They would have argued, “It’s my choice! Why shouldn’t I get to choose what I do with my body?”

And there is no good answer to that question if the focus is simply on one person making his (or her) individual choice. But it’s never about one person, never about the tiny handful who actually do okay out of the deal. It’s about the system, the huge meat-grinding system that exploits the poor and the desperate and the powerless.

If someone brought back gladiatorial games today, the men who would sign up would be the poorest men in the country, probably poor black men desperate at a chance to make money. And society would say: wait a minute. This is exploitation. And the argument would stand even if a couple of the guys did really well and made money and started proclaiming how wonderful a choice it had been for them personally. Their experience, real as it was, would not outweigh the pile of corpses on the floor of the arena, the bodies of all the poor black men whose desperation led them to that place. It would not outweigh the horrific insult to human rights that the system represented. It would not outweigh the brutality of a society that pays desperate people to be tortured for other people’s entertainment.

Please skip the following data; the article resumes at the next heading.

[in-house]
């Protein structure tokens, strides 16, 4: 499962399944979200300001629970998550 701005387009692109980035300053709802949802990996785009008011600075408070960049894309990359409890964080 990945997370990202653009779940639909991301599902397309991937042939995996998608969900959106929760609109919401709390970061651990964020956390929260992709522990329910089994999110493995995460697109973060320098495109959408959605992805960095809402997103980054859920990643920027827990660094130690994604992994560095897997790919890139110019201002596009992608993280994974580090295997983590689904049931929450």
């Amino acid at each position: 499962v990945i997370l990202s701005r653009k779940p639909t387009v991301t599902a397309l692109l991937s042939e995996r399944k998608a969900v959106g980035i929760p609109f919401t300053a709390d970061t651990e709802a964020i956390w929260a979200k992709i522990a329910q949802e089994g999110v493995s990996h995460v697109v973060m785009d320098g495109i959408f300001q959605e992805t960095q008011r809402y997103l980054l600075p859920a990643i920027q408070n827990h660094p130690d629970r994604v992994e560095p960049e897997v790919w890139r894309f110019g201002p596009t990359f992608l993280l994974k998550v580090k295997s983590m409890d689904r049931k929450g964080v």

Now ask yourself why prostitution is different.